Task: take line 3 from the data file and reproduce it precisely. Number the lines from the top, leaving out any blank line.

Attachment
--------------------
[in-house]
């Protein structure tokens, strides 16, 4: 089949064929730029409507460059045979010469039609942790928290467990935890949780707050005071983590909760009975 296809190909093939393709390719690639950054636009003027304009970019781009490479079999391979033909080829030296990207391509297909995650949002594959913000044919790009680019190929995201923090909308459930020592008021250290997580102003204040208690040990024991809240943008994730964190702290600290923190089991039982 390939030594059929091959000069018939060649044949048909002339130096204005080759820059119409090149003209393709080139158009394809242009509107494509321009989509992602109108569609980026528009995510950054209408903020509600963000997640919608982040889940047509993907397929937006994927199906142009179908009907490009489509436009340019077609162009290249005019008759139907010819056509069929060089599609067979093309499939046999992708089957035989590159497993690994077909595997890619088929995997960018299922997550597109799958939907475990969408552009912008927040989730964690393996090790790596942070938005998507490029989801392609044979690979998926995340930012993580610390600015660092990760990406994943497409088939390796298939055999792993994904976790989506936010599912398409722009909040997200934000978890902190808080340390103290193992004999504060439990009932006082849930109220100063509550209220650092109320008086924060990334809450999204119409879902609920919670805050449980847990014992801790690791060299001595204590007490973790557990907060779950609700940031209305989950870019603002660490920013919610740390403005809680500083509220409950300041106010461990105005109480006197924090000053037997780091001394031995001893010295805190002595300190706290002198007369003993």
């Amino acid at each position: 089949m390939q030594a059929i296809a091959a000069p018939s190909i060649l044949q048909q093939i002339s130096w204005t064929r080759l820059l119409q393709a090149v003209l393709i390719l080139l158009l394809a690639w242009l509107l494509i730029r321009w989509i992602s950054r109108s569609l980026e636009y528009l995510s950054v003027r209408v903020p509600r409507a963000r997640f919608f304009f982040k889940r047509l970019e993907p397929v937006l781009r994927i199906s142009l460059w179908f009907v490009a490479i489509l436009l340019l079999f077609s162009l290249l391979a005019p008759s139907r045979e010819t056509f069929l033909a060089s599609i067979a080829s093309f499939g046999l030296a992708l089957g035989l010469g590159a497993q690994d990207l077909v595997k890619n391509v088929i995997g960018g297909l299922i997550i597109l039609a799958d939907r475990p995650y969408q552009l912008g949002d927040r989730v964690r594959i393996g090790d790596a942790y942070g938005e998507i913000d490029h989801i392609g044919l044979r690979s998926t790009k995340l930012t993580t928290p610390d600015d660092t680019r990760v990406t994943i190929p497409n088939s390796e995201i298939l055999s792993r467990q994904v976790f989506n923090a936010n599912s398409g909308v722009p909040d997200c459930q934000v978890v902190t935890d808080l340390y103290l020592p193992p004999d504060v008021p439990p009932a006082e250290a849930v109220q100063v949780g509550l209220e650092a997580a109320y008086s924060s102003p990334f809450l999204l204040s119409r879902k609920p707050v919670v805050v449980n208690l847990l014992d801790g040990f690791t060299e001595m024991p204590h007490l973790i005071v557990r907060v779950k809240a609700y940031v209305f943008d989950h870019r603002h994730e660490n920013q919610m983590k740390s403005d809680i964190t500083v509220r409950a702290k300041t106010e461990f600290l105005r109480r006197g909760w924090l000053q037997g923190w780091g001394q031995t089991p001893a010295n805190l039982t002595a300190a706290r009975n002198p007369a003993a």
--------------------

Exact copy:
């Amino acid at each position: 089949m390939q030594a059929i296809a091959a000069p018939s190909i060649l044949q048909q093939i002339s130096w204005t064929r080759l820059l119409q393709a090149v003209l393709i390719l080139l158009l394809a690639w242009l509107l494509i730029r321009w989509i992602s950054r109108s569609l980026e636009y528009l995510s950054v003027r209408v903020p509600r409507a963000r997640f919608f304009f982040k889940r047509l970019e993907p397929v937006l781009r994927i199906s142009l460059w179908f009907v490009a490479i489509l436009l340019l079999f077609s162009l290249l391979a005019p008759s139907r045979e010819t056509f069929l033909a060089s599609i067979a080829s093309f499939g046999l030296a992708l089957g035989l010469g590159a497993q690994d990207l077909v595997k890619n391509v088929i995997g960018g297909l299922i997550i597109l039609a799958d939907r475990p995650y969408q552009l912008g949002d927040r989730v964690r594959i393996g090790d790596a942790y942070g938005e998507i913000d490029h989801i392609g044919l044979r690979s998926t790009k995340l930012t993580t928290p610390d600015d660092t680019r990760v990406t994943i190929p497409n088939s390796e995201i298939l055999s792993r467990q994904v976790f989506n923090a936010n599912s398409g909308v722009p909040d997200c459930q934000v978890v902190t935890d808080l340390y103290l020592p193992p004999d504060v008021p439990p009932a006082e250290a849930v109220q100063v949780g509550l209220e650092a997580a109320y008086s924060s102003p990334f809450l999204l204040s119409r879902k609920p707050v919670v805050v449980n208690l847990l014992d801790g040990f690791t060299e001595m024991p204590h007490l973790i005071v557990r907060v779950k809240a609700y940031v209305f943008d989950h870019r603002h994730e660490n920013q919610m983590k740390s403005d809680i964190t500083v509220r409950a702290k300041t106010e461990f600290l105005r109480r006197g909760w924090l000053q037997g923190w780091g001394q031995t089991p001893a010295n805190l039982t002595a300190a706290r009975n002198p007369a003993a």